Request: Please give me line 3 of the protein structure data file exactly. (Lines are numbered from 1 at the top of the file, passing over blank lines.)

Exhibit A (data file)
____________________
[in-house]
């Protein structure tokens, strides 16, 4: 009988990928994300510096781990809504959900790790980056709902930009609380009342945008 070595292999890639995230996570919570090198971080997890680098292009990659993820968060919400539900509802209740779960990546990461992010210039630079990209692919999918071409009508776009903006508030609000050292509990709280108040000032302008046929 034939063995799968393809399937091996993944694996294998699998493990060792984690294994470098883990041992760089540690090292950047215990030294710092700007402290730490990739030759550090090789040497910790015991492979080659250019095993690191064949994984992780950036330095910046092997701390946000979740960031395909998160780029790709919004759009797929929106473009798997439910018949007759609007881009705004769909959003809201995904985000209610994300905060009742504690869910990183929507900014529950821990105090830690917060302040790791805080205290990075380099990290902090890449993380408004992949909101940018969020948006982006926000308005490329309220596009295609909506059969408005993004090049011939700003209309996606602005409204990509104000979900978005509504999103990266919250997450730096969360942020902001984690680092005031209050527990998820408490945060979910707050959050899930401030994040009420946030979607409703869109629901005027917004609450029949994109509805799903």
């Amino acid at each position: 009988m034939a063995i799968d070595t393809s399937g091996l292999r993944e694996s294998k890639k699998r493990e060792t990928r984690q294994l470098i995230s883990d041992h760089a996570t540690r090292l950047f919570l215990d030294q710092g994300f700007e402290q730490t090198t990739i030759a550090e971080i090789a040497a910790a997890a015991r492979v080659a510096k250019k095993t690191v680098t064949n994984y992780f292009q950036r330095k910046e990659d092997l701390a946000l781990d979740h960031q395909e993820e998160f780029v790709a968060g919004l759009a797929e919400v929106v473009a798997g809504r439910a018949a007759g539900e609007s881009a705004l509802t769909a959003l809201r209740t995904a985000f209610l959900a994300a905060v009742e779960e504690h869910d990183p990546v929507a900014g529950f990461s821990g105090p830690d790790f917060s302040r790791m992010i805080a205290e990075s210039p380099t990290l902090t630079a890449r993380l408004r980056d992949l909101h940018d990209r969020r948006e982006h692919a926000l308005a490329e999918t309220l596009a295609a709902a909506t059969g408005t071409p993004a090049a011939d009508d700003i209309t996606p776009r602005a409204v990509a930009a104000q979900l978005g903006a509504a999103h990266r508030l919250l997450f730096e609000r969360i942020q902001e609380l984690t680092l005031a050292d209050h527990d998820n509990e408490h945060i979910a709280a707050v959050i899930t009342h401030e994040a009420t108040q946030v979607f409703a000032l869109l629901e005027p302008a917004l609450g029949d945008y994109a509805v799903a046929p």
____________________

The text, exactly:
């Amino acid at each position: 009988m034939a063995i799968d070595t393809s399937g091996l292999r993944e694996s294998k890639k699998r493990e060792t990928r984690q294994l470098i995230s883990d041992h760089a996570t540690r090292l950047f919570l215990d030294q710092g994300f700007e402290q730490t090198t990739i030759a550090e971080i090789a040497a910790a997890a015991r492979v080659a510096k250019k095993t690191v680098t064949n994984y992780f292009q950036r330095k910046e990659d092997l701390a946000l781990d979740h960031q395909e993820e998160f780029v790709a968060g919004l759009a797929e919400v929106v473009a798997g809504r439910a018949a007759g539900e609007s881009a705004l509802t769909a959003l809201r209740t995904a985000f209610l959900a994300a905060v009742e779960e504690h869910d990183p990546v929507a900014g529950f990461s821990g105090p830690d790790f917060s302040r790791m992010i805080a205290e990075s210039p380099t990290l902090t630079a890449r993380l408004r980056d992949l909101h940018d990209r969020r948006e982006h692919a926000l308005a490329e999918t309220l596009a295609a709902a909506t059969g408005t071409p993004a090049a011939d009508d700003i209309t996606p776009r602005a409204v990509a930009a104000q979900l978005g903006a509504a999103h990266r508030l919250l997450f730096e609000r969360i942020q902001e609380l984690t680092l005031a050292d209050h527990d998820n509990e408490h945060i979910a709280a707050v959050i899930t009342h401030e994040a009420t108040q946030v979607f409703a000032l869109l629901e005027p302008a917004l609450g029949d945008y994109a509805v799903a046929p």